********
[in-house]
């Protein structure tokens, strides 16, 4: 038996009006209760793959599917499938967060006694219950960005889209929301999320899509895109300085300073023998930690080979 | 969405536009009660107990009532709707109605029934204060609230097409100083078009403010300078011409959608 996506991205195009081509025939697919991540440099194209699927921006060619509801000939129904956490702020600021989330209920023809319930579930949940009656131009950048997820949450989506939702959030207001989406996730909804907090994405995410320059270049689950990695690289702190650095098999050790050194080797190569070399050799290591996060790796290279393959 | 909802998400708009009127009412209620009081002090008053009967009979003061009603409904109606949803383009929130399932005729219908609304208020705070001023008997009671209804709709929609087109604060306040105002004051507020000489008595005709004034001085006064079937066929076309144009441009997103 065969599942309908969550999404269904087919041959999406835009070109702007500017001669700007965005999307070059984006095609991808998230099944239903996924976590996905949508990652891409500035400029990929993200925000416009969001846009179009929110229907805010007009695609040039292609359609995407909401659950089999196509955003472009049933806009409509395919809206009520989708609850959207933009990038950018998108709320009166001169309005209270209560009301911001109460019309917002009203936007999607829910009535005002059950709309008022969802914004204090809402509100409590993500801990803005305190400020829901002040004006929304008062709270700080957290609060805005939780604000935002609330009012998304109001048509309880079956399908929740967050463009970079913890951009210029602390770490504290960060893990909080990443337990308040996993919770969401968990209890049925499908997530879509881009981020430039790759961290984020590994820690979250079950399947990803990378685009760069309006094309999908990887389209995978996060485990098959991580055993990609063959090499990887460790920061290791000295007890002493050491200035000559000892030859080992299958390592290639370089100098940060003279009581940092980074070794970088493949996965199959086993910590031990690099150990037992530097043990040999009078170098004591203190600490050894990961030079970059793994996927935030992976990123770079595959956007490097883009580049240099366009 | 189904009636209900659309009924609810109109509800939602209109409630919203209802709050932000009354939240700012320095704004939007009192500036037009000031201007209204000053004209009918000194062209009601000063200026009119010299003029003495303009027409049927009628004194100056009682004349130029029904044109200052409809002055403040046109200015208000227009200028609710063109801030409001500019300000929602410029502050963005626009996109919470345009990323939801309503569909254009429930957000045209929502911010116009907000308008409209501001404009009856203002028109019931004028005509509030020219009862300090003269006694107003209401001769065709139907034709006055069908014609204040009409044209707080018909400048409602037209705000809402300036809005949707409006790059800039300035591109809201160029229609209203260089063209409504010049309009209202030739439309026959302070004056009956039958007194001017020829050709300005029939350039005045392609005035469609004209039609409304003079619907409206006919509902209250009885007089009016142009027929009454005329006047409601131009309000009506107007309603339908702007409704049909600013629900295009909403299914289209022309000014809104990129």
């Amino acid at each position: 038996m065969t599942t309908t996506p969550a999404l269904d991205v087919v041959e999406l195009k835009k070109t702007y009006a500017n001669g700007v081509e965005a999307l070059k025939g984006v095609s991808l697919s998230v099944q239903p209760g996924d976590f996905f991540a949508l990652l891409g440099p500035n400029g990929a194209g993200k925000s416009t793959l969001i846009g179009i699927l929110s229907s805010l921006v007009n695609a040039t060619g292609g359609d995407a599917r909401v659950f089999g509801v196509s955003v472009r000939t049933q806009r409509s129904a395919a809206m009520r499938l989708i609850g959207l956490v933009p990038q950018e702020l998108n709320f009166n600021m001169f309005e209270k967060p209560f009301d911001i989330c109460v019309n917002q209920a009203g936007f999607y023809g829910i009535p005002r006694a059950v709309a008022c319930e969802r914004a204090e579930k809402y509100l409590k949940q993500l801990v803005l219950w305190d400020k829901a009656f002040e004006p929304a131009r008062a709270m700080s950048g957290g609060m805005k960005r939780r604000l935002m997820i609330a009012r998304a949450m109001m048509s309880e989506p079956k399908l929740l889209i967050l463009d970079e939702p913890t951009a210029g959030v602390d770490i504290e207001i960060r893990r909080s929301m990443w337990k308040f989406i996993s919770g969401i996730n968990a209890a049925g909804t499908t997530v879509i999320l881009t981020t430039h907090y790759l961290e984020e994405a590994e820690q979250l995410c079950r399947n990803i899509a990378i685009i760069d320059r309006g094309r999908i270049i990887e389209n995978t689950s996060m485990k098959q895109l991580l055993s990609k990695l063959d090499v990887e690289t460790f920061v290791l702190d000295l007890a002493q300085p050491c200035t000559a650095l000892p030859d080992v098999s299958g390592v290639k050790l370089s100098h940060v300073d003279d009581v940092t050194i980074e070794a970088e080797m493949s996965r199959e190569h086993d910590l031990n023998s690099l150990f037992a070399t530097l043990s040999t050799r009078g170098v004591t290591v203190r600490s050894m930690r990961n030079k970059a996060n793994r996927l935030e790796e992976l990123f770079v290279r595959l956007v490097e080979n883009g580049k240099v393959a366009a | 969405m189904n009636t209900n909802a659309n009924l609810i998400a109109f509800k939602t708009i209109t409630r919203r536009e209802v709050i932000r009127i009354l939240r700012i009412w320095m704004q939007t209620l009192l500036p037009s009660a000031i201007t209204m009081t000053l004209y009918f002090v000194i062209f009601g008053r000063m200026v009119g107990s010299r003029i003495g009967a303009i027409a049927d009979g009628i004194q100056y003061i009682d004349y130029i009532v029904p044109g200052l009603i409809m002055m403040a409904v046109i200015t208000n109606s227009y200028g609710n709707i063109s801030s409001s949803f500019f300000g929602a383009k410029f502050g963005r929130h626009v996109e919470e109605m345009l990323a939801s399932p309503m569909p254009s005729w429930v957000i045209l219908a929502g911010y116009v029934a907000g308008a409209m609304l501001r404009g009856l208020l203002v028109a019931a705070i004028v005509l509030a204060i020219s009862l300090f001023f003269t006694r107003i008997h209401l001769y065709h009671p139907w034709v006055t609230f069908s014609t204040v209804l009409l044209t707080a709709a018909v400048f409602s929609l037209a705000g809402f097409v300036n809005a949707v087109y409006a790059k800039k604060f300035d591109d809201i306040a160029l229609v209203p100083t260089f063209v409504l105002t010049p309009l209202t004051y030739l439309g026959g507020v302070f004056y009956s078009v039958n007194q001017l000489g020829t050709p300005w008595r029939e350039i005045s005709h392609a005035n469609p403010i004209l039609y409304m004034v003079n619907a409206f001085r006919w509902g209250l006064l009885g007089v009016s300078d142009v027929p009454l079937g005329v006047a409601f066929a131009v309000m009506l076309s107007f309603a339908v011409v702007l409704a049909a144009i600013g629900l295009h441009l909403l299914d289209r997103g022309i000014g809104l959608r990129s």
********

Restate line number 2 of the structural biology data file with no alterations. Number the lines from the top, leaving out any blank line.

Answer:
């Protein structure tokens, strides 16, 4: 038996009006209760793959599917499938967060006694219950960005889209929301999320899509895109300085300073023998930690080979 | 969405536009009660107990009532709707109605029934204060609230097409100083078009403010300078011409959608 996506991205195009081509025939697919991540440099194209699927921006060619509801000939129904956490702020600021989330209920023809319930579930949940009656131009950048997820949450989506939702959030207001989406996730909804907090994405995410320059270049689950990695690289702190650095098999050790050194080797190569070399050799290591996060790796290279393959 | 909802998400708009009127009412209620009081002090008053009967009979003061009603409904109606949803383009929130399932005729219908609304208020705070001023008997009671209804709709929609087109604060306040105002004051507020000489008595005709004034001085006064079937066929076309144009441009997103 065969599942309908969550999404269904087919041959999406835009070109702007500017001669700007965005999307070059984006095609991808998230099944239903996924976590996905949508990652891409500035400029990929993200925000416009969001846009179009929110229907805010007009695609040039292609359609995407909401659950089999196509955003472009049933806009409509395919809206009520989708609850959207933009990038950018998108709320009166001169309005209270209560009301911001109460019309917002009203936007999607829910009535005002059950709309008022969802914004204090809402509100409590993500801990803005305190400020829901002040004006929304008062709270700080957290609060805005939780604000935002609330009012998304109001048509309880079956399908929740967050463009970079913890951009210029602390770490504290960060893990909080990443337990308040996993919770969401968990209890049925499908997530879509881009981020430039790759961290984020590994820690979250079950399947990803990378685009760069309006094309999908990887389209995978996060485990098959991580055993990609063959090499990887460790920061290791000295007890002493050491200035000559000892030859080992299958390592290639370089100098940060003279009581940092980074070794970088493949996965199959086993910590031990690099150990037992530097043990040999009078170098004591203190600490050894990961030079970059793994996927935030992976990123770079595959956007490097883009580049240099366009 | 189904009636209900659309009924609810109109509800939602209109409630919203209802709050932000009354939240700012320095704004939007009192500036037009000031201007209204000053004209009918000194062209009601000063200026009119010299003029003495303009027409049927009628004194100056009682004349130029029904044109200052409809002055403040046109200015208000227009200028609710063109801030409001500019300000929602410029502050963005626009996109919470345009990323939801309503569909254009429930957000045209929502911010116009907000308008409209501001404009009856203002028109019931004028005509509030020219009862300090003269006694107003209401001769065709139907034709006055069908014609204040009409044209707080018909400048409602037209705000809402300036809005949707409006790059800039300035591109809201160029229609209203260089063209409504010049309009209202030739439309026959302070004056009956039958007194001017020829050709300005029939350039005045392609005035469609004209039609409304003079619907409206006919509902209250009885007089009016142009027929009454005329006047409601131009309000009506107007309603339908702007409704049909600013629900295009909403299914289209022309000014809104990129």